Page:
In the waning days of the year, marriage programs poured on the charm (i.e., lobbied like mad) and got themselves partially reinstated in the federal budget. Congress had not included marriage programs when it funded Temporary Assistance for Needy Families (TANF, the umbrella welfare program) from October through December 2010. However, it did include them in the new extension through September 2011, though at only three-quarters of their previous dollar level – $75 million instead of $100 million.
Fatherhood programs got a corresponding increase from $50 to 75 million. From the sidelines, it can be interesting to watch the tug of war between marriage and fatherhood programs. The Obama administration wanted to merge them into one, even bigger, program that would be managed by the states. Our analysis of all that is available here. Congress also seemed to favor programs that help low-income fathers get jobs and stay involved with their kids. A bill called the Julia Carson Responsible Fatherhood and Healthy Families Act of 2009 (H.R. 2979) was being considered as an alternative to the administration’s proposal. That bill would have to start from scratch in the new Congress.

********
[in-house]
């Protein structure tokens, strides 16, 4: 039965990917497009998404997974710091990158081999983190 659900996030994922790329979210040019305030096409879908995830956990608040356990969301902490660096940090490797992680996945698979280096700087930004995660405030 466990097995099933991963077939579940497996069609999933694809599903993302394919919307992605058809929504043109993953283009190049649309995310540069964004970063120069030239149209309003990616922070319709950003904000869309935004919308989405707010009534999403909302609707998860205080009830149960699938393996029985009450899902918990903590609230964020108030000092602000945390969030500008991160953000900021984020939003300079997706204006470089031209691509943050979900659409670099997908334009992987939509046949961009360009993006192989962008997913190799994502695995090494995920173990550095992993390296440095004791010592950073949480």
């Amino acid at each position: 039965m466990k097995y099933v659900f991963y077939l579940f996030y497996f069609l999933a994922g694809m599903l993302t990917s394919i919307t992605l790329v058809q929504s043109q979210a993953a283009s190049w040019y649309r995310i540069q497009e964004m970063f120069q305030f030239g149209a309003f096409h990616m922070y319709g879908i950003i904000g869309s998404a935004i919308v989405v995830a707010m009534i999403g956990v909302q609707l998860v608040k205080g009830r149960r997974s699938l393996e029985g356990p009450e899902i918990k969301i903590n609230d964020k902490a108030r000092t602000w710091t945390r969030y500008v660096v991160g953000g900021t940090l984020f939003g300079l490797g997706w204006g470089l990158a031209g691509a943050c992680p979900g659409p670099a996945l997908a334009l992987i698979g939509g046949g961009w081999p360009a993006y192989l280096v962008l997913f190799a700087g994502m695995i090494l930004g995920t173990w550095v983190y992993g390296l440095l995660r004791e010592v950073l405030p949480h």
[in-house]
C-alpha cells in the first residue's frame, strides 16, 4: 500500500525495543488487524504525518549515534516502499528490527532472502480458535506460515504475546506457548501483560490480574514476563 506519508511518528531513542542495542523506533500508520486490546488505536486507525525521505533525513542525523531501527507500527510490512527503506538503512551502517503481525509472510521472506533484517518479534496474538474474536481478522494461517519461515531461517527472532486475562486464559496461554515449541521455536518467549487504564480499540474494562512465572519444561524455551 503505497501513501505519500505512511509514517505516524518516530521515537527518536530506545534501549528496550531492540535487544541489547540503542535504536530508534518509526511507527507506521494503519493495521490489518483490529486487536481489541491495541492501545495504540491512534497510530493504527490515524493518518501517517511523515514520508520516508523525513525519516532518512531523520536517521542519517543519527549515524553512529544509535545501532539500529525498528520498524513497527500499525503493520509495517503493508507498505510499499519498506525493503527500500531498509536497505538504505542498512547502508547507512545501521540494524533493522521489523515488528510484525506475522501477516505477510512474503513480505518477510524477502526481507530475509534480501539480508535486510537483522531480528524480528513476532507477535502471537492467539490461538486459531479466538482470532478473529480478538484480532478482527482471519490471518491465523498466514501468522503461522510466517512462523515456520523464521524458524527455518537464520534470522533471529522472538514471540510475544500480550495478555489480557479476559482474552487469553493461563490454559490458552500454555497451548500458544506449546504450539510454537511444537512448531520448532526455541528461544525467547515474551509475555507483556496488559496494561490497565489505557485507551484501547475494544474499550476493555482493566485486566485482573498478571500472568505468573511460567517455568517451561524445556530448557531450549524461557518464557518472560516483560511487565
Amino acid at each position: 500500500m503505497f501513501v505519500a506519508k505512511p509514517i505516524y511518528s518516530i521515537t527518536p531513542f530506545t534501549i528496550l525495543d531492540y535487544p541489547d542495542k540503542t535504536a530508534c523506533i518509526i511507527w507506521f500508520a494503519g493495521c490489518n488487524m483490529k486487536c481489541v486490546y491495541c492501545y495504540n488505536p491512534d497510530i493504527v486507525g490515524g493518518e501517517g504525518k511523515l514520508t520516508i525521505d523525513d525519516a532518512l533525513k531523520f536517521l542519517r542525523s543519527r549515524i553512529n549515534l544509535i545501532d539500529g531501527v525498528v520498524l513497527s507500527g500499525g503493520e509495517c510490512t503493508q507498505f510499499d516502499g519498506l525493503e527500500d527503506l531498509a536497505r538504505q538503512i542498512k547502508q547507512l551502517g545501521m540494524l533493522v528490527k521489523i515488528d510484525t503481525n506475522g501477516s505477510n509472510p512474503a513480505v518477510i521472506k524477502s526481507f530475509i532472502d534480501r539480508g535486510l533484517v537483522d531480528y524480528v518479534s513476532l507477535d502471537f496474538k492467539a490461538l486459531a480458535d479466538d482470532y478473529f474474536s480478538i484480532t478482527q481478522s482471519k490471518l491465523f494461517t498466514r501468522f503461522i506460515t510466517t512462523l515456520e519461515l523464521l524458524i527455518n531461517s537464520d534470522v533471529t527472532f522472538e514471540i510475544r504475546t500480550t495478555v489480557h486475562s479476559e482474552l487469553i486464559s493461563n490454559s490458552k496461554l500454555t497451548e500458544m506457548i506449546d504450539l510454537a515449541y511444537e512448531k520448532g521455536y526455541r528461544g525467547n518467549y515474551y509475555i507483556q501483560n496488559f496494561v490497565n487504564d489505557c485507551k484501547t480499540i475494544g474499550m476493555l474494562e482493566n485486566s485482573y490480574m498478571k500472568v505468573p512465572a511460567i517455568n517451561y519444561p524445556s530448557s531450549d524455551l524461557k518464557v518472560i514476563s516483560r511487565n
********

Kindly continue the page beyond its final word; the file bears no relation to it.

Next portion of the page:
The extra year of funding will allow Congress (and us) to review the evaluation results for many more marriage programs before deciding whether to include them in the full five-year reauthorization of TANF. Of course, the programs are acutely aware of the importance of demonstrating positive results.